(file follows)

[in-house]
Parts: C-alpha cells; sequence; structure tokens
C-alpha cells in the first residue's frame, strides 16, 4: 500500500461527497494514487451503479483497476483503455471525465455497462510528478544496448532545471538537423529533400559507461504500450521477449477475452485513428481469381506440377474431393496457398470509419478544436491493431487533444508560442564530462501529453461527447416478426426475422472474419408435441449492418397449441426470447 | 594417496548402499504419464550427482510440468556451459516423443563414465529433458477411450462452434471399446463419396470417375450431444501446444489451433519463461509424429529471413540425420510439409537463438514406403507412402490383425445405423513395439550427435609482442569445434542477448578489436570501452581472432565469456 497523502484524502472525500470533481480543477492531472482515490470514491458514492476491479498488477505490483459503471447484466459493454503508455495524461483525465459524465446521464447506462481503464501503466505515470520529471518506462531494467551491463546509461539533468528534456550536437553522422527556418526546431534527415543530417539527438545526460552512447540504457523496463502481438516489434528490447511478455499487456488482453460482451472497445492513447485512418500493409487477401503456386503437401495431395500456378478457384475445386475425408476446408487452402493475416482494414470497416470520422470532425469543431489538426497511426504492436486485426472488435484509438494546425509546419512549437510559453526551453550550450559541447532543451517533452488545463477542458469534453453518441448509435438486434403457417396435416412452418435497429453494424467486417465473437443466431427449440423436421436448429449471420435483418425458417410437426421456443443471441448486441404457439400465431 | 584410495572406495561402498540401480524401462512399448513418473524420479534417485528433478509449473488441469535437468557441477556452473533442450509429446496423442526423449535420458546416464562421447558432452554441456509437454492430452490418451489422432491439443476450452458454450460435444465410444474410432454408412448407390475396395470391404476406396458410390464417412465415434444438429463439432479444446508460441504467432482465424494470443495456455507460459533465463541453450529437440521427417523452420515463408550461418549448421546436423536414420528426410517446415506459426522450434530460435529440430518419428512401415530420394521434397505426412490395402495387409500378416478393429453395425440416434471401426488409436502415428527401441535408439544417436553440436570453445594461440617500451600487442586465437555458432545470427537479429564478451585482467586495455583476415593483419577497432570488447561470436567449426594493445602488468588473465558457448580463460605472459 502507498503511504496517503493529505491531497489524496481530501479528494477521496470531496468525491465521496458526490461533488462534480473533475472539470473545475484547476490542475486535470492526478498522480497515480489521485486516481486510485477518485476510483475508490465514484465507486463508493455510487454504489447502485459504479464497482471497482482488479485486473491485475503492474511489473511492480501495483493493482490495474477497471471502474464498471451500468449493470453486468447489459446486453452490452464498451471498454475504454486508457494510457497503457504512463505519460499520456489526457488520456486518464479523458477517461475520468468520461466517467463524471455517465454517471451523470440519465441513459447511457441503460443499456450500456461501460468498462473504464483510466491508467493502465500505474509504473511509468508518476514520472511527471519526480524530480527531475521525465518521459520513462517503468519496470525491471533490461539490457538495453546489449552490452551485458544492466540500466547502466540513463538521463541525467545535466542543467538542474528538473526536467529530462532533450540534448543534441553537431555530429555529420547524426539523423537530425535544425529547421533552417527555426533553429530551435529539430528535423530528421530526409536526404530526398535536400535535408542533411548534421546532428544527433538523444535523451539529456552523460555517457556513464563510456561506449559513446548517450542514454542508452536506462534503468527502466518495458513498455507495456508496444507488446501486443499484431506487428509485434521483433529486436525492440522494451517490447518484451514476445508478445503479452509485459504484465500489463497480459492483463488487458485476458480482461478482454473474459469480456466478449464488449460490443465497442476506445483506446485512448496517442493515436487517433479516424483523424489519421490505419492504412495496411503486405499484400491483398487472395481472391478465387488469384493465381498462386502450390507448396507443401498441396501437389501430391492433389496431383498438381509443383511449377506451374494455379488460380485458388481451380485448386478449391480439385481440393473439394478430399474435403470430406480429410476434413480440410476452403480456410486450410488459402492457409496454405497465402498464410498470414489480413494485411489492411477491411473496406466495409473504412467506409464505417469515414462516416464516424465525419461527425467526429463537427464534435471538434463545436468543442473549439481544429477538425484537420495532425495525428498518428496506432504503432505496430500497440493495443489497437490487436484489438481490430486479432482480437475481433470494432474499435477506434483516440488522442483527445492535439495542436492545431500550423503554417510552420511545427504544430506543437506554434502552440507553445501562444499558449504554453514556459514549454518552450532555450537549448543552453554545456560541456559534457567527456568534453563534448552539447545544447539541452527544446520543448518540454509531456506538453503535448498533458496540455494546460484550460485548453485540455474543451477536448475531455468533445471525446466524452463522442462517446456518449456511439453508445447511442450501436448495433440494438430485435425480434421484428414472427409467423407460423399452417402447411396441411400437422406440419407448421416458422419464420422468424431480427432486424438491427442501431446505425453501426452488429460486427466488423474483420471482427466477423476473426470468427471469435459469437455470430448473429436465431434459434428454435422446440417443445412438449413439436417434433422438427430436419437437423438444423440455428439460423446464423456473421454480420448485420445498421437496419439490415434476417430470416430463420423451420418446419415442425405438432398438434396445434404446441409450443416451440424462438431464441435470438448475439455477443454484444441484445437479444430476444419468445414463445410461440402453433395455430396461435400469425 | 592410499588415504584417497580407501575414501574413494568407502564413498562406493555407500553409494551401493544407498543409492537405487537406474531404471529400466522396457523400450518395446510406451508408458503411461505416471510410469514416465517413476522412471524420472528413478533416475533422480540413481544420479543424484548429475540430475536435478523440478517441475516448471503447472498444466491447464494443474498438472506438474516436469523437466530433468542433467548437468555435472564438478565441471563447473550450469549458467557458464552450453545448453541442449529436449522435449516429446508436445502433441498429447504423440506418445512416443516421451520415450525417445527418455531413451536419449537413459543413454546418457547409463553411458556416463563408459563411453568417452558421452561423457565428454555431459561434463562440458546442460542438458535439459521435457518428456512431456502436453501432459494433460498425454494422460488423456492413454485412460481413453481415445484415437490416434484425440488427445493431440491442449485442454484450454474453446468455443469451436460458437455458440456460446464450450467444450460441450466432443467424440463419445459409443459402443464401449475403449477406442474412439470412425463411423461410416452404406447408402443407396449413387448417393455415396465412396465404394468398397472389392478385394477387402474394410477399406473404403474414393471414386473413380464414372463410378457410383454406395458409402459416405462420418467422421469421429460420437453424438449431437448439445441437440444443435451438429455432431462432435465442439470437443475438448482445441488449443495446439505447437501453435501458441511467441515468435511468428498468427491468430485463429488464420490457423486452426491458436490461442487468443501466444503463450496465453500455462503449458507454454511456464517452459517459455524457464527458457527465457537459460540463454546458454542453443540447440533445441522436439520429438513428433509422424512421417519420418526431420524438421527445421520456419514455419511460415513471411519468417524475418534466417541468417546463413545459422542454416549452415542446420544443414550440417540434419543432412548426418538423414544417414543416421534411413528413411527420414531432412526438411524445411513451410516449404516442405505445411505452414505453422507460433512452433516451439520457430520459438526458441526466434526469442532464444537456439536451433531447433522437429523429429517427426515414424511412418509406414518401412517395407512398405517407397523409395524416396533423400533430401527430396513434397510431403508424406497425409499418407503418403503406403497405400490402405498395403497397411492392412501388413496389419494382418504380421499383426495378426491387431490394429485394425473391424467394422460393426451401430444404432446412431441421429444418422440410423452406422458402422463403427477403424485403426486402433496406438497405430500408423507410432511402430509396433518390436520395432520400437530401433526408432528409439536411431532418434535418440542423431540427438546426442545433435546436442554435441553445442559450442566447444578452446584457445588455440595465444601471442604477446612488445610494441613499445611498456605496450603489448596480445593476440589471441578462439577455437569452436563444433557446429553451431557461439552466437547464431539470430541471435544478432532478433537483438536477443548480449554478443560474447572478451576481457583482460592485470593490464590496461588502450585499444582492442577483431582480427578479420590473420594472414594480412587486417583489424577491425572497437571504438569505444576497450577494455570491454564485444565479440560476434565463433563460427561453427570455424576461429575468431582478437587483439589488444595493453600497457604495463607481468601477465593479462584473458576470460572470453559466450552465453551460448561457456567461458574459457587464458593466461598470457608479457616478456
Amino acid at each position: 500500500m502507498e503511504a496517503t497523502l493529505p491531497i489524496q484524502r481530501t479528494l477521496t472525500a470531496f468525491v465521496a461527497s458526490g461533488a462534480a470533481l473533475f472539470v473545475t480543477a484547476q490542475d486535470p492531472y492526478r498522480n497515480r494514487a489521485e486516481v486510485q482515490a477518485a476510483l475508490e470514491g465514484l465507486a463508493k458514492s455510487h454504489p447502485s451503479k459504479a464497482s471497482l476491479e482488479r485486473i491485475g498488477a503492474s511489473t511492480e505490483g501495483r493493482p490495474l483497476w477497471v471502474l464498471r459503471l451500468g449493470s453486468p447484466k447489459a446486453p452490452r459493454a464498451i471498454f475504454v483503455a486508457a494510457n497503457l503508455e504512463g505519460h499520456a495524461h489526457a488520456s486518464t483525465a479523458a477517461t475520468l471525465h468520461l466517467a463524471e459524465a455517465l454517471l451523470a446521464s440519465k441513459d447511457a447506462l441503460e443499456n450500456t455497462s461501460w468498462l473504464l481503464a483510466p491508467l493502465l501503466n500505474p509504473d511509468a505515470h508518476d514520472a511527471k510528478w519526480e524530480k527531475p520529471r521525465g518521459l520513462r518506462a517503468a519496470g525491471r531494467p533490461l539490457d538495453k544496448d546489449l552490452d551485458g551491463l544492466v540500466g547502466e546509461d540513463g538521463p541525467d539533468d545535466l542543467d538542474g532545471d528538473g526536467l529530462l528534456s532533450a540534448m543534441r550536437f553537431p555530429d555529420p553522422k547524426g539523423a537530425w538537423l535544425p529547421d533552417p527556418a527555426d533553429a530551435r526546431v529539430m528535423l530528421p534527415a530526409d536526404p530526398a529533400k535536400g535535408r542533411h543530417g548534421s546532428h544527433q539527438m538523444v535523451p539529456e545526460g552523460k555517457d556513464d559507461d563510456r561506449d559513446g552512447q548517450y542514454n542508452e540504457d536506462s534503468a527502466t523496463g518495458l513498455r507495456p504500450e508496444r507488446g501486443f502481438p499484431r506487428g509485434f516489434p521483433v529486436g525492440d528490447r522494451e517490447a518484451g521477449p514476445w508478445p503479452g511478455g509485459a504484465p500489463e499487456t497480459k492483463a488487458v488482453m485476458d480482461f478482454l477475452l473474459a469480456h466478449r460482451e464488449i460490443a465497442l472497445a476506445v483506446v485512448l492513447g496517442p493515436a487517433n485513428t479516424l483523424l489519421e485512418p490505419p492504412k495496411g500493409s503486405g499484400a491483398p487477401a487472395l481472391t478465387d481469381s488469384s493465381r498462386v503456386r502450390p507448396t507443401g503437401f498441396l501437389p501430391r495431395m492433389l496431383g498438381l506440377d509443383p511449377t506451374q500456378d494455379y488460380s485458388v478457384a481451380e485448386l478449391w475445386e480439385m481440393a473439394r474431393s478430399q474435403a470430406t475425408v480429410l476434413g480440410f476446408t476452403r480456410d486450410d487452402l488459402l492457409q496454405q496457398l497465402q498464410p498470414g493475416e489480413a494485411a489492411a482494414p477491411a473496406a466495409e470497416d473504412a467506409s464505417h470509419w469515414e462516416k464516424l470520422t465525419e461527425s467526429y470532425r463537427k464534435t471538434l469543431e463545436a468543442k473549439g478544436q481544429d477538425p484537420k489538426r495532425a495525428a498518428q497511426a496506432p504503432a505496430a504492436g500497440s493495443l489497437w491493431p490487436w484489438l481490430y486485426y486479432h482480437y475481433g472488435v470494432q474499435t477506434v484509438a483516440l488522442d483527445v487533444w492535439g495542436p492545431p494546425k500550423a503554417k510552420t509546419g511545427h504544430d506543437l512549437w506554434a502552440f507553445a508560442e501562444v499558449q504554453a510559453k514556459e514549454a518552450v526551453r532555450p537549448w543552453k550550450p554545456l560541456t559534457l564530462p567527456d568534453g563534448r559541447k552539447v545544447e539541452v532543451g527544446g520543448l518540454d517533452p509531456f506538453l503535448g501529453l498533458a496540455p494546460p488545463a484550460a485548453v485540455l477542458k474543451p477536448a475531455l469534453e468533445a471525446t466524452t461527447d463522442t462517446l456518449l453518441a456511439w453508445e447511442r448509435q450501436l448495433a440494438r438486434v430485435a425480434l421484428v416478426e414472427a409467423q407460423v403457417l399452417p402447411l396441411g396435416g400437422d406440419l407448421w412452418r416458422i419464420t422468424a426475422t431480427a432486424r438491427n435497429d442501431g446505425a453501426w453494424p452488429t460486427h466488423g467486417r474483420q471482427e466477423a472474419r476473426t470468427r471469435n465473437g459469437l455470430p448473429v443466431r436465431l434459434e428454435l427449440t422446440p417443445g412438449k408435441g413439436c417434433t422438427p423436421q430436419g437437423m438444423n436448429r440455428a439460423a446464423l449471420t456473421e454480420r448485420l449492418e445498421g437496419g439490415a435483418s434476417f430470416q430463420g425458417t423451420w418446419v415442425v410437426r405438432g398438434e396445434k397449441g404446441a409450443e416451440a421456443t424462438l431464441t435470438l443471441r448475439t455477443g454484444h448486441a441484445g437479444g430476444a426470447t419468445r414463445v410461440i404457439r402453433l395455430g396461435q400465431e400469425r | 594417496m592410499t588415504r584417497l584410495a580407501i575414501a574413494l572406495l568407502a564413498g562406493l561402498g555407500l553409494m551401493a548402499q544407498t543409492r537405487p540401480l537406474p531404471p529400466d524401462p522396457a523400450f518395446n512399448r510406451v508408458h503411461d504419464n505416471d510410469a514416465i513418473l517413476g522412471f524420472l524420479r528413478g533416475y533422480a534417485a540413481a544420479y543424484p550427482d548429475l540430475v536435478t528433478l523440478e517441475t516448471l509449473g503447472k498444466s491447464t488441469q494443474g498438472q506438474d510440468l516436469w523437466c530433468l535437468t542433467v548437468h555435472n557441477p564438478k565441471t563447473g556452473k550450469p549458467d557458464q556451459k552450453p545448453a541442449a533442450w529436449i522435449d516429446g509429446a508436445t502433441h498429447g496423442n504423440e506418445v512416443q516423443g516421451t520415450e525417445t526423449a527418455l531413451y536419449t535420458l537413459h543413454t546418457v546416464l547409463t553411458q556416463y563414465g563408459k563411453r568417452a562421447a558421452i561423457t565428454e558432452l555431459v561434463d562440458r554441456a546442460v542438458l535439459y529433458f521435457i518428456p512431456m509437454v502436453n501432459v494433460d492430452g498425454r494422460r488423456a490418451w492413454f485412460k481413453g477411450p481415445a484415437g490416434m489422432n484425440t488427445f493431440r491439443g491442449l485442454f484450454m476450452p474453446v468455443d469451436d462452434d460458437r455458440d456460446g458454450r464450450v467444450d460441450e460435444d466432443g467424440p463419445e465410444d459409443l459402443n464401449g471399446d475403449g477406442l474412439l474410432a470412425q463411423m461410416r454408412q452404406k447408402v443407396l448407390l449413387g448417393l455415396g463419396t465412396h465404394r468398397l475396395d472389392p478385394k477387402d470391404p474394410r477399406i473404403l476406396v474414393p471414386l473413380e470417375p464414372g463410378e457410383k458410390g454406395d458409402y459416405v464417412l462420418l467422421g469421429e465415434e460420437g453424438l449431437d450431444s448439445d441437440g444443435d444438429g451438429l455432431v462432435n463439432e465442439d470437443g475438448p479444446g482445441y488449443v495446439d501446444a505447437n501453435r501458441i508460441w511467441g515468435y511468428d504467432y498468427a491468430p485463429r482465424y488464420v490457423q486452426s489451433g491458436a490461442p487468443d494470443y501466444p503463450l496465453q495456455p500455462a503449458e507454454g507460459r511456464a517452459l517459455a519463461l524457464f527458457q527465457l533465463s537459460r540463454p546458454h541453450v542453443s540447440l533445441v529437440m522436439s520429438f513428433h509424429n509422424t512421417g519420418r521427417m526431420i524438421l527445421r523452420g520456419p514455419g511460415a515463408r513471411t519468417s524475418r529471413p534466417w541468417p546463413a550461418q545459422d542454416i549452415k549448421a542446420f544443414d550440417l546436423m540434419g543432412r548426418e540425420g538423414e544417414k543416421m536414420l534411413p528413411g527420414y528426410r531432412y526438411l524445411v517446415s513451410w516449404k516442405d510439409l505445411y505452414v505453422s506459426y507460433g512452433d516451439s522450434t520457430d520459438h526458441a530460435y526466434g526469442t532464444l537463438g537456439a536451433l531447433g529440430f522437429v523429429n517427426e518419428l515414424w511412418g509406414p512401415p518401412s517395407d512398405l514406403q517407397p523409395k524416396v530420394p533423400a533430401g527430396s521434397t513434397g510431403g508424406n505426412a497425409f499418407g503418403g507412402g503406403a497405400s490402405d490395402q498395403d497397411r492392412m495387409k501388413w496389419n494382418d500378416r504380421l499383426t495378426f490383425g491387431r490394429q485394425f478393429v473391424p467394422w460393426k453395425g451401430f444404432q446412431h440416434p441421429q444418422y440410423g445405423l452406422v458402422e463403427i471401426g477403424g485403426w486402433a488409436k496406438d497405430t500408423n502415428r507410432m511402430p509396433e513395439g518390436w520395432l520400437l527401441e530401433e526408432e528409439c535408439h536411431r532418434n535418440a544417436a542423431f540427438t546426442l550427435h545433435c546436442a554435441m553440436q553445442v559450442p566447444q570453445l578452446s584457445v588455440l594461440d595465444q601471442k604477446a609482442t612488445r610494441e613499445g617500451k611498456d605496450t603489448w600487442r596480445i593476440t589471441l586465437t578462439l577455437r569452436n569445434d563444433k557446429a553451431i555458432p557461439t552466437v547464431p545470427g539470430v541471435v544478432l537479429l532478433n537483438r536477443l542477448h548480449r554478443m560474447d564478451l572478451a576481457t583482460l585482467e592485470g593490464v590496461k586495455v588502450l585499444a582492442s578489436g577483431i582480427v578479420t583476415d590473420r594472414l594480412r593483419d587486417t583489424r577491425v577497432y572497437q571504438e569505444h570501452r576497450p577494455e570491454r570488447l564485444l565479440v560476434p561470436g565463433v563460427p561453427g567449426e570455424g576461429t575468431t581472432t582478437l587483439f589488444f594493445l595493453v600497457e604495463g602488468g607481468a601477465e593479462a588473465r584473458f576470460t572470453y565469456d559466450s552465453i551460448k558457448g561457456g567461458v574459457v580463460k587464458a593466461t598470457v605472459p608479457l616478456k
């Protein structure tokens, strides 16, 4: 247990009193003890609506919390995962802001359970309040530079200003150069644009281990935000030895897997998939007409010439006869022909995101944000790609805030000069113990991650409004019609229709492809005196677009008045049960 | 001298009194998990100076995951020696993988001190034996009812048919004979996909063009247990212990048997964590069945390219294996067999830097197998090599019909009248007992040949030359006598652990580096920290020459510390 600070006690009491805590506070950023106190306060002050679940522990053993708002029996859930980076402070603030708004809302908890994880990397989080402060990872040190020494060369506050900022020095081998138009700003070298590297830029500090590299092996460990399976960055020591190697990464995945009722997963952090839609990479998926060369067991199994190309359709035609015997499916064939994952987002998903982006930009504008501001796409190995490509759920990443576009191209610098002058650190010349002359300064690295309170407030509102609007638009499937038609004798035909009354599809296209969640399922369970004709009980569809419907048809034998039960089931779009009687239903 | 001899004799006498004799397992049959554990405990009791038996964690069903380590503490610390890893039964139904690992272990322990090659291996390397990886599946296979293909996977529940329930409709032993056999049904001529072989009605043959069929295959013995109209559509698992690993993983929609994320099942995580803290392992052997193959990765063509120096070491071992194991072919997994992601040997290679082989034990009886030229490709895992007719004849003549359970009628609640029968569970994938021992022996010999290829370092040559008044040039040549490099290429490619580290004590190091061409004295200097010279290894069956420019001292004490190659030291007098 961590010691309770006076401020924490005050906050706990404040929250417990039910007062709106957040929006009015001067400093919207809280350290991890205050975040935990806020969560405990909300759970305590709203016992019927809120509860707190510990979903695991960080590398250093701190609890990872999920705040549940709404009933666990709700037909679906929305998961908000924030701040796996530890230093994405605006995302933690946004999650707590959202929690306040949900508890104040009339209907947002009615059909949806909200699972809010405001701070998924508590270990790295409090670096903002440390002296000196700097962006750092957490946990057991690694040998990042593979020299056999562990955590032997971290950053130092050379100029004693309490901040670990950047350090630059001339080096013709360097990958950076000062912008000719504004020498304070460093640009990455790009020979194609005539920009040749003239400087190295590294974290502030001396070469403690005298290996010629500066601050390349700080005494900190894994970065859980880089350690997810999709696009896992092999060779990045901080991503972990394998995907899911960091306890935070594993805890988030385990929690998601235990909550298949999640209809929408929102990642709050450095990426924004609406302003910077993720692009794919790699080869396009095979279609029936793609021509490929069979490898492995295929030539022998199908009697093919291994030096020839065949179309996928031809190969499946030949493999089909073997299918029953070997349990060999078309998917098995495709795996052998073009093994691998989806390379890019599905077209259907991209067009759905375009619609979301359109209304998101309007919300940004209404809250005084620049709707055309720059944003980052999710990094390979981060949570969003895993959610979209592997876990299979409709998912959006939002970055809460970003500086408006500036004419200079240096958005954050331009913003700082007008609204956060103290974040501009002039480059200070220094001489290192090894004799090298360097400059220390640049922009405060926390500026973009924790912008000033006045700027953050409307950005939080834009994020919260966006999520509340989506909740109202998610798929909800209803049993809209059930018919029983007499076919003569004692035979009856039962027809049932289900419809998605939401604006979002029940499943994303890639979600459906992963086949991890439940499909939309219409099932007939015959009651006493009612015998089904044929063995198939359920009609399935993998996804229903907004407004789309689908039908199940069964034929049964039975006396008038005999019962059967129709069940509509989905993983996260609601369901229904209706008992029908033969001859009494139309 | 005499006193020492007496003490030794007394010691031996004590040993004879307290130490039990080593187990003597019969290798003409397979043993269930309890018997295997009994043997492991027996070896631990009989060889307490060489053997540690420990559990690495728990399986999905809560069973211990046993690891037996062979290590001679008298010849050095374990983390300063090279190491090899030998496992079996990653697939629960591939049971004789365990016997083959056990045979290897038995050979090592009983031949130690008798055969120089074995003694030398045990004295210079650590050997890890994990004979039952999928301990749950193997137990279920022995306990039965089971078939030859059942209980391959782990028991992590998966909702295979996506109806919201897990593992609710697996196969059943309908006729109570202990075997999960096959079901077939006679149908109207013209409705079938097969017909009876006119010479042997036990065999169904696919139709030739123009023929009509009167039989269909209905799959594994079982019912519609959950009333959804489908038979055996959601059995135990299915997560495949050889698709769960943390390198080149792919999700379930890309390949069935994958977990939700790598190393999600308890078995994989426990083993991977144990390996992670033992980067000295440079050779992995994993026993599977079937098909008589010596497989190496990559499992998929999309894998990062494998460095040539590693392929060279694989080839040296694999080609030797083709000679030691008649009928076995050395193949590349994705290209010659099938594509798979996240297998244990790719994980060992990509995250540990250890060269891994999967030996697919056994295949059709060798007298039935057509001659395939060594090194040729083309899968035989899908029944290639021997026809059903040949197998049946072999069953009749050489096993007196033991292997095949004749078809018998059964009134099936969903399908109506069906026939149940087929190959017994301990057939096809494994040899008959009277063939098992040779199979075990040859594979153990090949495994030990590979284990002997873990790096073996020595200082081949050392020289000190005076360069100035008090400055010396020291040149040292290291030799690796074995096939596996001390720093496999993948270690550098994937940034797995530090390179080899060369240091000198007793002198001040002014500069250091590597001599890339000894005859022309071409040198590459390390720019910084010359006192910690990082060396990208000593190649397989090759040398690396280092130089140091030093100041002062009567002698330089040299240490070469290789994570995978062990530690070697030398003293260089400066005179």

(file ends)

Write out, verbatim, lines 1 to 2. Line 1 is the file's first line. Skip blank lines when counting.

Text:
[in-house]
Parts: C-alpha cells; sequence; structure tokens